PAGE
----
An apprentice is a person who learns a craft or trade under the supervision of a skilled worker. An apprenticeship is the procedure by which young persons acquire the skills necessary to become proficient in a trade, craft, art, or profession under the tutelage of a master practitioner. The apprenticeship system benefits three groups:
- Young persons who acquire skills that provide them financial and psychological security as trained craftsmen.
- The employer or master who receives productive work from apprentices during their training.
- Society at large, which receives continuing supplies of skilled labor and quality goods.
Modern apprenticeships are arranged by contracts signed by the employer; by a joint management and labor committee, if one exists; and by the apprentice or his parents or guardian. National trade committees, representing both management and labor establish standards and policies for the guidance of their local groups.
The apprenticeship system operates in about 400 skilled occupations in 90 trades. The beginning age for most apprentices is between 16 and 24. The apprenticeship contract provides for on-the-job training and classroom instruction for two or more years, and it clearly states the hours, wages, and working conditions that are to apply during the period of apprenticeship.
Some form of apprenticeship has existed from earliest times, often as a family tradition. The apprenticeship system was highly formalized by the guilds of the early Middle Ages. The names of typical apprenticeable trades of the Middle Ages are preserved in surnames that are still common: Goldsmith, Blacksmith, Carpenter, Shoemaker, Taylor, Boatwright, and Weaver.
Although apprenticeship declined with the rise of the factory system during the 19th century, in recent times there has been a marked revival of apprenticeship programs in many advanced industrial nations and developing nations. Such programs are sponsored by governments, trade unions, and industrial employers.
History of Apprenticeships
Apprenticeship systems probably have been operated since shortly after man began to engage in cooperative production effort. Apprenticeship was promoted, protected, and regulated by law in ancient states, as it is today. The Babylonian Code of Hammurabi provided that artisans teach their handicrafts to youths whom they adopted as "sons" to assist them in work. Records from Greece in the 5th century B.C. contain contracts that paid high premiums to those providing apprentice sculptors and painters. There is evidence that ancient Egypt and Rome also had apprenticeship systems.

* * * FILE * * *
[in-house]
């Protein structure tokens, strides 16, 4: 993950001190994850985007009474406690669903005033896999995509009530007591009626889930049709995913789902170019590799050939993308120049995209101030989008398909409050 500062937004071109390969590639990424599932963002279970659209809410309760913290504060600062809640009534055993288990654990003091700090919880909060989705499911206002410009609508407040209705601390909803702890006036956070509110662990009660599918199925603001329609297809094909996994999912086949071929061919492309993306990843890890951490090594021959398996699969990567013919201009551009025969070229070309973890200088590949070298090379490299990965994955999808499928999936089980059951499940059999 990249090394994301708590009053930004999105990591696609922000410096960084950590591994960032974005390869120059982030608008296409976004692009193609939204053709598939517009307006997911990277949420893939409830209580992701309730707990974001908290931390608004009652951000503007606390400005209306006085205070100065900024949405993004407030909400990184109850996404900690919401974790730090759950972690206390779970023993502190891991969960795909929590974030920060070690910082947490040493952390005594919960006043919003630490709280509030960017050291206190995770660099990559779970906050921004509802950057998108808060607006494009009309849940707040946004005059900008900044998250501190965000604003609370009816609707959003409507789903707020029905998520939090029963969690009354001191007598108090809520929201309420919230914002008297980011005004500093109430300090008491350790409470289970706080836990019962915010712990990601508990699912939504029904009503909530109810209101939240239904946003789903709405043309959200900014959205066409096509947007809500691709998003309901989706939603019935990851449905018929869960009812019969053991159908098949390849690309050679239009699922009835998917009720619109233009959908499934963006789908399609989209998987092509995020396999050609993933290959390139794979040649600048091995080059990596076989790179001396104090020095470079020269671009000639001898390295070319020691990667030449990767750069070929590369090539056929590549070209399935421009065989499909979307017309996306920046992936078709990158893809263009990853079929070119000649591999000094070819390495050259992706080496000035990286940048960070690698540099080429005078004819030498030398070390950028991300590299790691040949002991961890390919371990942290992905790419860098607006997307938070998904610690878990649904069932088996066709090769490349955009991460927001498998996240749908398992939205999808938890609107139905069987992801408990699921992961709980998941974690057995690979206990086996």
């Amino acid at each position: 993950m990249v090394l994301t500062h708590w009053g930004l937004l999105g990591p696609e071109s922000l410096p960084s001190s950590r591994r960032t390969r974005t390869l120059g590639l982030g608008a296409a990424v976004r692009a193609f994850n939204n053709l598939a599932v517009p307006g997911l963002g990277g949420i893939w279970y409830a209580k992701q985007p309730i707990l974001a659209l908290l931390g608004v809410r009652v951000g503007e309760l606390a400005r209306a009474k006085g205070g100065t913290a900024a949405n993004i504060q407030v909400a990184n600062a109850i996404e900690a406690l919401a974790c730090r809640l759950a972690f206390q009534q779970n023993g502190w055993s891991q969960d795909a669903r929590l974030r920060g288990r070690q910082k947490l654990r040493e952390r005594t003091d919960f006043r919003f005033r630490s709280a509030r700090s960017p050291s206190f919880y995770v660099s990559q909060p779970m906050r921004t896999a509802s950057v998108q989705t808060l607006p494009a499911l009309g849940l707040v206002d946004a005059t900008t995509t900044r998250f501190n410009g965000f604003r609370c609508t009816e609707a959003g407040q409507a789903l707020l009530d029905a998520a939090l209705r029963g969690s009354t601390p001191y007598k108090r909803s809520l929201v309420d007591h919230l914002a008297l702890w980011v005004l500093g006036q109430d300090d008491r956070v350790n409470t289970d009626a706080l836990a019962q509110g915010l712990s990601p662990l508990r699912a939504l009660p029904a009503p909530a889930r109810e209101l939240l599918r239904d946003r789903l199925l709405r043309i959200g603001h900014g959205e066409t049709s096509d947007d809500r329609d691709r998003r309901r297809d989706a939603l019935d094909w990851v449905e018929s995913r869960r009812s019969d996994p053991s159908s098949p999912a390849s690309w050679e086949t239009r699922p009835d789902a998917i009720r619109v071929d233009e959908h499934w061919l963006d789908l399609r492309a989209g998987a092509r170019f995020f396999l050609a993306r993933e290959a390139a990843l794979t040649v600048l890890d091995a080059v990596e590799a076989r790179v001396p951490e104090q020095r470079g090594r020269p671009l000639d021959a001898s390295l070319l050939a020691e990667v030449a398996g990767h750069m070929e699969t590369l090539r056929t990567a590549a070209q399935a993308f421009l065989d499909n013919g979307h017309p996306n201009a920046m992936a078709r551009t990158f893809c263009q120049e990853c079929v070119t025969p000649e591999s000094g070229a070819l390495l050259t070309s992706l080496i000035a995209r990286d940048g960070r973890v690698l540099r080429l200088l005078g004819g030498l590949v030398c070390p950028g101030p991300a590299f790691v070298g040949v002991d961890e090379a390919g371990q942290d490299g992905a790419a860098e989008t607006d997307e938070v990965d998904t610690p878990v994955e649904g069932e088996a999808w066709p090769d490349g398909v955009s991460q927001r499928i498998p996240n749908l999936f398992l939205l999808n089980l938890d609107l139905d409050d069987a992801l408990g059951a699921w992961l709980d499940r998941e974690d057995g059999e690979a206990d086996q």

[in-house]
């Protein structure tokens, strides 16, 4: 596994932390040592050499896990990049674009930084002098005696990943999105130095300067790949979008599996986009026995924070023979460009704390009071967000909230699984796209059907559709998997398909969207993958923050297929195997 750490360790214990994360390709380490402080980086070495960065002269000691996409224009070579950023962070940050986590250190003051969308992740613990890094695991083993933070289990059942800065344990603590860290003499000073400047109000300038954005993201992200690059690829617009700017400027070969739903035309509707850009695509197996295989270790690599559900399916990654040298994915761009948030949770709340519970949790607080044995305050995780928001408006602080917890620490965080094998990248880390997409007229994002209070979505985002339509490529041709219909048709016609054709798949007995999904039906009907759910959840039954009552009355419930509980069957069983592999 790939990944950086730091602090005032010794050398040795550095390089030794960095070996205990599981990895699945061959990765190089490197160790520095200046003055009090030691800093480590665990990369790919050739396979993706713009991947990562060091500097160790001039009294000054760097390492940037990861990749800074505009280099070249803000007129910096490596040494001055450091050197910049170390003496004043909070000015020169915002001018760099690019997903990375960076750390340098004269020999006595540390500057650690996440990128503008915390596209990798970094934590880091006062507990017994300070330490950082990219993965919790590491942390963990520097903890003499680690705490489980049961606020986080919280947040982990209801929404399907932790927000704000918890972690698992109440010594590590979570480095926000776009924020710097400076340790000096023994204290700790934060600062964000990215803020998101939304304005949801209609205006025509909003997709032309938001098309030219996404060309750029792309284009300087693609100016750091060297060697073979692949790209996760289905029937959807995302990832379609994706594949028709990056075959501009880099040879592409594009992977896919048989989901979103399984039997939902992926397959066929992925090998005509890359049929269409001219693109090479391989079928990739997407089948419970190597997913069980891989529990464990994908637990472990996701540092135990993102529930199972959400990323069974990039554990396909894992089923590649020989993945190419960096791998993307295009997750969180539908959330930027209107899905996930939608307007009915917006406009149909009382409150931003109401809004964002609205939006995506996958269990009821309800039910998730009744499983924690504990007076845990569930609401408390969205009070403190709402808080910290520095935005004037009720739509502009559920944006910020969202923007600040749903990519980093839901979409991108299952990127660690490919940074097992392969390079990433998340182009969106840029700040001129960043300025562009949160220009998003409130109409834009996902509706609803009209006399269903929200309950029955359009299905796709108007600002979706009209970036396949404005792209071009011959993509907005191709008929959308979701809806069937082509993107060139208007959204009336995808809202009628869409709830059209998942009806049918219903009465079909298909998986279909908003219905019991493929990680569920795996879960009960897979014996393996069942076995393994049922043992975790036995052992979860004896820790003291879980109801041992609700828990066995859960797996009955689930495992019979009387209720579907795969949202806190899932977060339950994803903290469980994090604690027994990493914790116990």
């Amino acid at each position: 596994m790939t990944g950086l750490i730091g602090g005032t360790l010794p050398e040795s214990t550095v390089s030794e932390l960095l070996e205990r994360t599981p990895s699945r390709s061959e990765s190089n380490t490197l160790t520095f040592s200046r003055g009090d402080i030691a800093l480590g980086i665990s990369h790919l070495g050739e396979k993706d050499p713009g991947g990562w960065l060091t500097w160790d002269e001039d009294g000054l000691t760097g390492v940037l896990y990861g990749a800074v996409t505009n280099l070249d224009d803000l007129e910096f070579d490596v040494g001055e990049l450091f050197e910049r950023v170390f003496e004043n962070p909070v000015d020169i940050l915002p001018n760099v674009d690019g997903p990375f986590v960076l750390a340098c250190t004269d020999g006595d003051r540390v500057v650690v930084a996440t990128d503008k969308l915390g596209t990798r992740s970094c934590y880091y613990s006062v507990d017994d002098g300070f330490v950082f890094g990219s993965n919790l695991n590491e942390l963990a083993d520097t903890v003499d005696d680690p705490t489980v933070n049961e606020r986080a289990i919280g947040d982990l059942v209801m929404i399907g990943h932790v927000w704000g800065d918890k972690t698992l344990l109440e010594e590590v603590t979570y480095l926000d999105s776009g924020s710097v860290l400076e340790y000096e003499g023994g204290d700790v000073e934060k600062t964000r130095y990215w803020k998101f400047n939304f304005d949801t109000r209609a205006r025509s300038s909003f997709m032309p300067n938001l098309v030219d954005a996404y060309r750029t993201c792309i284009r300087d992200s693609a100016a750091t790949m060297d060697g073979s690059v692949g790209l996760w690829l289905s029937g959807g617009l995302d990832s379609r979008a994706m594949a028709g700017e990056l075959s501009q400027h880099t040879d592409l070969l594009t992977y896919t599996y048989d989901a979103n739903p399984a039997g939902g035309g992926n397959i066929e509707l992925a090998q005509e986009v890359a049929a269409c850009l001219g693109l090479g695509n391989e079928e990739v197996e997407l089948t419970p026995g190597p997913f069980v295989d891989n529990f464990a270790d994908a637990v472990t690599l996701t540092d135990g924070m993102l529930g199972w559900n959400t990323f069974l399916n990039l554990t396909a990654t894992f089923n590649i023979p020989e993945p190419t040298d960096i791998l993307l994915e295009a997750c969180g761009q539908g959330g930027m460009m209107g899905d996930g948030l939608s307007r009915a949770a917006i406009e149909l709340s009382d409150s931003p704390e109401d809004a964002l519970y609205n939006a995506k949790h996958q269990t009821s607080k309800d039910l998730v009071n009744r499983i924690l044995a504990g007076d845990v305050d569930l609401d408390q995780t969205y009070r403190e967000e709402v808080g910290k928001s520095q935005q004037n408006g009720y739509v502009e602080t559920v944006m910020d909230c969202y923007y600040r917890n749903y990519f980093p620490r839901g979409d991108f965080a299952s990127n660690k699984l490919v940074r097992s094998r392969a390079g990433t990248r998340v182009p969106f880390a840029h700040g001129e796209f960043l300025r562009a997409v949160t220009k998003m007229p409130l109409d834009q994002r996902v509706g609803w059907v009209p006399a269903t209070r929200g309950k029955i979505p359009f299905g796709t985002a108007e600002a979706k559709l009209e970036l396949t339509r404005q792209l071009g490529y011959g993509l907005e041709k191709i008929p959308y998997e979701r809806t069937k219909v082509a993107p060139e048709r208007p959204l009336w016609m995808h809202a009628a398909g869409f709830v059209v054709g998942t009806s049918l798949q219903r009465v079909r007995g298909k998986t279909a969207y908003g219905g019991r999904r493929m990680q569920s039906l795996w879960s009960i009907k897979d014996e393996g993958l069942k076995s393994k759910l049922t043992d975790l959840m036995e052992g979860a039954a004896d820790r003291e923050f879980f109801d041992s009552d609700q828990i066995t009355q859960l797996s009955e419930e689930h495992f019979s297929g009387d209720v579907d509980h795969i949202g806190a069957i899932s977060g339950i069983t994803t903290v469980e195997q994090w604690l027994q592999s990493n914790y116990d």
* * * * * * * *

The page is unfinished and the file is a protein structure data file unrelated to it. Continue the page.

In the domestic apprenticeship system, which prevailed from the Middle Ages to the Industrial Revolution, an apprentice began his training at 12 or 13 years of age under the terms of a contract called an indenture. The indenture derived its name from the fact that duplicate copies were indented, or notched, by being torn across the top, to provide perfect identification when the pieces were matched. Signed by the master and by the apprentice's parents or guardian, the indenture bound the apprentice strictly to the service and care of his master for a certain number of years. In return the apprentice was to receive food, lodging, clothing, instruction, and sometimes a terminal payment, but no wages. When the terms of the contract were fulfilled, the apprentice became a journeyman. In time he might became a master, after he had produced an approved sample of his work, called a masterpiece. Many musicians, painters, and sculptors, as well as artisans, were trained under this system.
In England the guilds controlled apprenticeship through most of the 12th and 13th centuries. Parliamentary statutes of 1388, 1405, and 1437 sought to break down the excessive barriers to entrance to the trades established by the guilds for their own monopoly profits. The Elizabethan Statute of Artificers of 1563 established a system of statutory apprenticeship in England. Parliament repealed the Elizabethan act in 1814, inaugurating the modern period of voluntary apprenticeship contracts.
The domestic apprenticeship system was brought to colonial America by European craftsmen. Famous Americans who learned their skills in this way were Paul Revere, a silversmith, Benjamin Franklin, a printer, and Mark Twain, a printer and river pilot.
With the coming of the Industrial Revolution and the adoption of laws governing public education, the system was gradually replaced by agreements under which an apprentice received wages, instead of board, lodging, and clothing, and under which he enjoyed considerably more freedom. Apprenticeship systems that were closer to the modern form appeared toward the end of the 19th century. However, it was not until the 1930s that all interested groups combined their efforts to establish a uniform national apprenticeship program.
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